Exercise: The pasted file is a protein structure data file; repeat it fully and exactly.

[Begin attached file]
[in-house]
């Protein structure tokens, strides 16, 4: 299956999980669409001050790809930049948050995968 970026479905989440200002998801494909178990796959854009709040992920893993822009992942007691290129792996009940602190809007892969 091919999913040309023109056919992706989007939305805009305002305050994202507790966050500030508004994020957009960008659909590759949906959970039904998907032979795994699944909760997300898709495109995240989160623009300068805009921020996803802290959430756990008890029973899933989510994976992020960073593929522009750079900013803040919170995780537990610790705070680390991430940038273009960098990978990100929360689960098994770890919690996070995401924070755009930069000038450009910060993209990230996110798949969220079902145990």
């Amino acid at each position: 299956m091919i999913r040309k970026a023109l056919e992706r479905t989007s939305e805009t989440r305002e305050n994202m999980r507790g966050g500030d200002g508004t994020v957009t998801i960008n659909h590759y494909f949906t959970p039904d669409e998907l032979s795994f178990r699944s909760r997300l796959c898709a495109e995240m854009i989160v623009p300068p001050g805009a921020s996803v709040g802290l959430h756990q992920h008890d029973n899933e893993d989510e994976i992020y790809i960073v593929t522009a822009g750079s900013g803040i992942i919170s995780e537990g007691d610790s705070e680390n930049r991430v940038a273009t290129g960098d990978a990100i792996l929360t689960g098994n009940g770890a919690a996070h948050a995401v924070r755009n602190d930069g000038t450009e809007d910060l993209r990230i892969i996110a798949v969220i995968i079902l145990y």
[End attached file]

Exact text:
[in-house]
């Protein structure tokens, strides 16, 4: 299956999980669409001050790809930049948050995968 970026479905989440200002998801494909178990796959854009709040992920893993822009992942007691290129792996009940602190809007892969 091919999913040309023109056919992706989007939305805009305002305050994202507790966050500030508004994020957009960008659909590759949906959970039904998907032979795994699944909760997300898709495109995240989160623009300068805009921020996803802290959430756990008890029973899933989510994976992020960073593929522009750079900013803040919170995780537990610790705070680390991430940038273009960098990978990100929360689960098994770890919690996070995401924070755009930069000038450009910060993209990230996110798949969220079902145990």
């Amino acid at each position: 299956m091919i999913r040309k970026a023109l056919e992706r479905t989007s939305e805009t989440r305002e305050n994202m999980r507790g966050g500030d200002g508004t994020v957009t998801i960008n659909h590759y494909f949906t959970p039904d669409e998907l032979s795994f178990r699944s909760r997300l796959c898709a495109e995240m854009i989160v623009p300068p001050g805009a921020s996803v709040g802290l959430h756990q992920h008890d029973n899933e893993d989510e994976i992020y790809i960073v593929t522009a822009g750079s900013g803040i992942i919170s995780e537990g007691d610790s705070e680390n930049r991430v940038a273009t290129g960098d990978a990100i792996l929360t689960g098994n009940g770890a919690a996070h948050a995401v924070r755009n602190d930069g000038t450009e809007d910060l993209r990230i892969i996110a798949v969220i995968i079902l145990y």